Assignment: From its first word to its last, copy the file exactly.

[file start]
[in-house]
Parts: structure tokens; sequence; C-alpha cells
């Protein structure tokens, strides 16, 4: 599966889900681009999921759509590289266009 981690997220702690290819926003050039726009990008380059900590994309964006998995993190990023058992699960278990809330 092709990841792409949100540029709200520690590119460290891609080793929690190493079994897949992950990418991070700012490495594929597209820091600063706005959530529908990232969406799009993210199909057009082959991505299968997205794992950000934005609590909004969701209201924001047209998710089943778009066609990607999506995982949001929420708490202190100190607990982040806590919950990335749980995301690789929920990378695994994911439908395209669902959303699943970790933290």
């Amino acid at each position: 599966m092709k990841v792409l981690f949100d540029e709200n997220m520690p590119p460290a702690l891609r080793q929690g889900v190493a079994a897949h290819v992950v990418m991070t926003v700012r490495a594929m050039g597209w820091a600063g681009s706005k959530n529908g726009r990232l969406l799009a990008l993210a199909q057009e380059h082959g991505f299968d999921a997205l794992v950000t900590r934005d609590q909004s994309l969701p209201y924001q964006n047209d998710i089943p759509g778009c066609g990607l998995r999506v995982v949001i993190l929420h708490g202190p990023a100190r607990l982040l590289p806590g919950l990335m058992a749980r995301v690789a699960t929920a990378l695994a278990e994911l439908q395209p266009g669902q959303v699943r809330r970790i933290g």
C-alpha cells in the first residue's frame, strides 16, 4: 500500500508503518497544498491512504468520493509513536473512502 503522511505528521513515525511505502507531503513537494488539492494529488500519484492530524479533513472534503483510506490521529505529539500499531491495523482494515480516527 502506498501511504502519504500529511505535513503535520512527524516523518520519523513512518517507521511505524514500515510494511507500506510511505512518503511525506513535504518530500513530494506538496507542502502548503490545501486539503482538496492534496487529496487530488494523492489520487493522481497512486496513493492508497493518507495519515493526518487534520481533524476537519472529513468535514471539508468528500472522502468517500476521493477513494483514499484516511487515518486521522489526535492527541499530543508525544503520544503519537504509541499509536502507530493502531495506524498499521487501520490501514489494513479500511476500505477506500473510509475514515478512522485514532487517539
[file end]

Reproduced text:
[in-house]
Parts: structure tokens; sequence; C-alpha cells
């Protein structure tokens, strides 16, 4: 599966889900681009999921759509590289266009 981690997220702690290819926003050039726009990008380059900590994309964006998995993190990023058992699960278990809330 092709990841792409949100540029709200520690590119460290891609080793929690190493079994897949992950990418991070700012490495594929597209820091600063706005959530529908990232969406799009993210199909057009082959991505299968997205794992950000934005609590909004969701209201924001047209998710089943778009066609990607999506995982949001929420708490202190100190607990982040806590919950990335749980995301690789929920990378695994994911439908395209669902959303699943970790933290």
């Amino acid at each position: 599966m092709k990841v792409l981690f949100d540029e709200n997220m520690p590119p460290a702690l891609r080793q929690g889900v190493a079994a897949h290819v992950v990418m991070t926003v700012r490495a594929m050039g597209w820091a600063g681009s706005k959530n529908g726009r990232l969406l799009a990008l993210a199909q057009e380059h082959g991505f299968d999921a997205l794992v950000t900590r934005d609590q909004s994309l969701p209201y924001q964006n047209d998710i089943p759509g778009c066609g990607l998995r999506v995982v949001i993190l929420h708490g202190p990023a100190r607990l982040l590289p806590g919950l990335m058992a749980r995301v690789a699960t929920a990378l695994a278990e994911l439908q395209p266009g669902q959303v699943r809330r970790i933290g």
C-alpha cells in the first residue's frame, strides 16, 4: 500500500508503518497544498491512504468520493509513536473512502 503522511505528521513515525511505502507531503513537494488539492494529488500519484492530524479533513472534503483510506490521529505529539500499531491495523482494515480516527 502506498501511504502519504500529511505535513503535520512527524516523518520519523513512518517507521511505524514500515510494511507500506510511505512518503511525506513535504518530500513530494506538496507542502502548503490545501486539503482538496492534496487529496487530488494523492489520487493522481497512486496513493492508497493518507495519515493526518487534520481533524476537519472529513468535514471539508468528500472522502468517500476521493477513494483514499484516511487515518486521522489526535492527541499530543508525544503520544503519537504509541499509536502507530493502531495506524498499521487501520490501514489494513479500511476500505477506500473510509475514515478512522485514532487517539